Ukraine’s parliament began voting on key changes to its mobilization law on Wednesday. The current bill is the second that the President has presented Volodymyr Zelensky in an effort to speed up the entry of new recruits, with the dual aim of strengthening their defenses at the front and giving exhausted soldiers a chance to rest.
If passed, the law would reduce the number of exemptions from military service, require all potential soldiers to update their contacts and other personal information online at recruiting centers, and increase penalties for evading conscription. It also aims to ensure that all new recruits have more time to prepare and receive more training before being sent to the front.
Mobilization in Ukraine has been underway since the start of the full-scale Russian invasion almost two years ago. But although hundreds of thousands joined the army voluntarily in the first few months, finding new soldiers gradually became more difficult as some tried to exploit many existing loopholes in the current law.
The issue became one of the main points of contention between the country’s political and military leaders. The general Valeri Zaluzhni He noted that mobilization numbers fell after Zelensky fired all heads of regional recruiting centers for corruption. “We must recognize the enemy’s significant advantage in mobilizing human resources and compare it with the inability of Ukraine’s state institutions to increase the number of our armed forces without using unpopular measures,” Ukraine’s commander-in-chief wrote last week in his article for CNN.
The decline in support from foreign allies is another issue that will increasingly influence the war, Zaluzhni emphasized. While the Republicans are loyal Donald Trump While the United States blocks the most important package of military and financial aid worth $60 billion, it is the EU that is trying to increase its military and financial aid to the invaded country. Brussels will try to send Ukraine in March the first tranches of the 50 billion euro package, which it finally approved after overcoming opposition from the Hungarian prime minister. Viktor Orban.
“Europe stands by its word. “We will continue to provide much-needed funding and predictability to our brave partner and aspiring member,” European Commission President Ursula Von der Leyen wrote on Tuesday. In the meantime, Josep BorrellHead of EU diplomacy, visited Kiev to discuss “the EU’s unwavering support for Ukraine” and reforms on its path to the alliance.
The massive missile attack launched by Russia during the night forced the Spanish politician to go to the hotel shelter in Kiev. At least four residents of an apartment block died and 38 were injured after rocket fragments caused major fires and destroyed several apartments. Strong explosions also occurred in Kharkiv, where local police said they had found remains of North Korean missiles, as well as in Mykolaiv and Drohobych in the Lviv region. “We have to do more and faster,” emphasized Borrell, who explained that President Zelensky had asked him for more air defense, drones and ammunition.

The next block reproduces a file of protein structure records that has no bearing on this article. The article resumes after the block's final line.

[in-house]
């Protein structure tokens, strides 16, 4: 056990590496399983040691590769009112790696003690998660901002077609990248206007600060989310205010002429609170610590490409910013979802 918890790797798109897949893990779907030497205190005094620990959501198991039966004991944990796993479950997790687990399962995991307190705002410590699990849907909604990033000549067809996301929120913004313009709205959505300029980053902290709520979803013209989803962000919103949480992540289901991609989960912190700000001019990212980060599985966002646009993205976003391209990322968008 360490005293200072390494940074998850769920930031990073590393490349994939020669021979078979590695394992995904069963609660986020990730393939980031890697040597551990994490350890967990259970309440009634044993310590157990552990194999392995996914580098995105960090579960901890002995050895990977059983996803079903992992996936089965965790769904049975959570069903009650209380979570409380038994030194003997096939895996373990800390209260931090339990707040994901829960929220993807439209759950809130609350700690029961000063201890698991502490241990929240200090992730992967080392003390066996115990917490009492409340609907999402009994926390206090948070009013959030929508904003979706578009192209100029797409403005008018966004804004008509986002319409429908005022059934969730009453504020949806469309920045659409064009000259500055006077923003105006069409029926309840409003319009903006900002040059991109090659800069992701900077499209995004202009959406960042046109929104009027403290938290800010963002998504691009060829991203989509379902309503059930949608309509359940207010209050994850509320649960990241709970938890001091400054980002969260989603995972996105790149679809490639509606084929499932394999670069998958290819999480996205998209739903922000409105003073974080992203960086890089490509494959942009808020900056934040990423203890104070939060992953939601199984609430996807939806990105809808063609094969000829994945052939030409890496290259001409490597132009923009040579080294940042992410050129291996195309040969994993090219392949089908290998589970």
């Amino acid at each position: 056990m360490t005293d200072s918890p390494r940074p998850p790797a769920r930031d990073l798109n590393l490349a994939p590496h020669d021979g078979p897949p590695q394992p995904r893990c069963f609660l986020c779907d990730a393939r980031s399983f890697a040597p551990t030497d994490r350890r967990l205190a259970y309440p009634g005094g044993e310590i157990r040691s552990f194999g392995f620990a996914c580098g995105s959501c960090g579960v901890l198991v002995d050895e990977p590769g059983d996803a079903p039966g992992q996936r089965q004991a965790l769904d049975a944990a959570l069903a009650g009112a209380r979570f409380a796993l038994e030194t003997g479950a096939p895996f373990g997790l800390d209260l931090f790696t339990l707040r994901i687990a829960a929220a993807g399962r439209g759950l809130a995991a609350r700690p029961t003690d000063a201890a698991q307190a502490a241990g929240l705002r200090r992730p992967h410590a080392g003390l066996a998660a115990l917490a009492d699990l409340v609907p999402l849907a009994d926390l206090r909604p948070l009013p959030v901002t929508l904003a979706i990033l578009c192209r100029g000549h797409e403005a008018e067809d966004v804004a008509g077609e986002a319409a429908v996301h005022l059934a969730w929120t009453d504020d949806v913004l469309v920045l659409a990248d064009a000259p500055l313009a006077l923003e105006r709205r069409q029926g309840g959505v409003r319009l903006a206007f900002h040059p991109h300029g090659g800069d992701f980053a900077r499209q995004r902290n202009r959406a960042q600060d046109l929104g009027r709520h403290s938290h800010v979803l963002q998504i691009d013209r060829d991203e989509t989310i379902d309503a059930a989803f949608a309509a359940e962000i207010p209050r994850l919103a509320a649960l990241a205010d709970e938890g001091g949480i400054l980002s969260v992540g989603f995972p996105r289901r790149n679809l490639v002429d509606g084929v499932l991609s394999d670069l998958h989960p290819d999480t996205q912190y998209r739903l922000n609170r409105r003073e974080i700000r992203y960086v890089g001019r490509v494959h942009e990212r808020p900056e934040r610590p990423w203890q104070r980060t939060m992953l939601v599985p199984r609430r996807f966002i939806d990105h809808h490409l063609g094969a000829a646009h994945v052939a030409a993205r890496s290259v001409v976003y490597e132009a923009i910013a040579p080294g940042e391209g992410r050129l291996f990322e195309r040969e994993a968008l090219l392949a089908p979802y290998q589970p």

On the way to Kiev, Borrell stopped in Warsaw, where he called on EU member states to temporarily stop arms exports to other countries and direct them to Ukraine instead. Borrell announced that the EU would only send 520,000 of the promised millions of artillery shells to Ukraine by March. However, he promised in Kiev that the EU would deliver 1.155 million artillery shells this year.
Ammunition shortages are becoming an increasingly serious problem for Ukrainian soldiers on the front lines as they hold off Russian pressure while firing four to five times fewer artillery shells than the Russians.
According to reports from the front, Russia is deliberately using the “meat threshold” tactic to take advantage of the lack of ammunition and the increased number of soldiers. The initial aim is to send groups of poorly trained and poorly equipped soldiers against Ukrainian positions. Although most die in battle, this helps to exhaust the defending side and gather valuable information, which is then used by more experienced and skilled soldiers who launch another attack.
This means that even though Ukraine says it kills around 1,000 Russian soldiers every day, Russia continues to press ahead. Although there is currently no great progress, the situation for Ukraine in Avdiivka is very complicated. It could be the first city of about 30,000 pre-war residents to be captured by Russia since Bakhmut a year ago, with Vladimir Putin looking to demonstrate at least some success ahead of March elections.
Their attack units have entered former residential areas east of the ruins of the coking coal power plant and are already threatening to cut off Ukrainian communications in the area, writes war reporter Illia Ponomarenko, who also confirms the developments. Russians south of the city. “Drones contribute in some way to alleviating the serious weapons shortage in Ukraine. Many of them give Avdiivka the opportunity to move forward,” he writes in X.
Zaluzhni is also pinning his hopes on drones, as a number of initiatives are growing across the country to teach citizens how to assemble small “suicide” drones in their homes. These drones are used not only to destroy Russian military vehicles and weapons, but also to repel infantry attacks while the howitzers remain inactive due to a lack of projectiles.
As Russia rapidly increases its own production of drones and defense equipment, the need for faster and larger arms supplies from the West remains critical to Ukraine’s defense, although most analysts agree.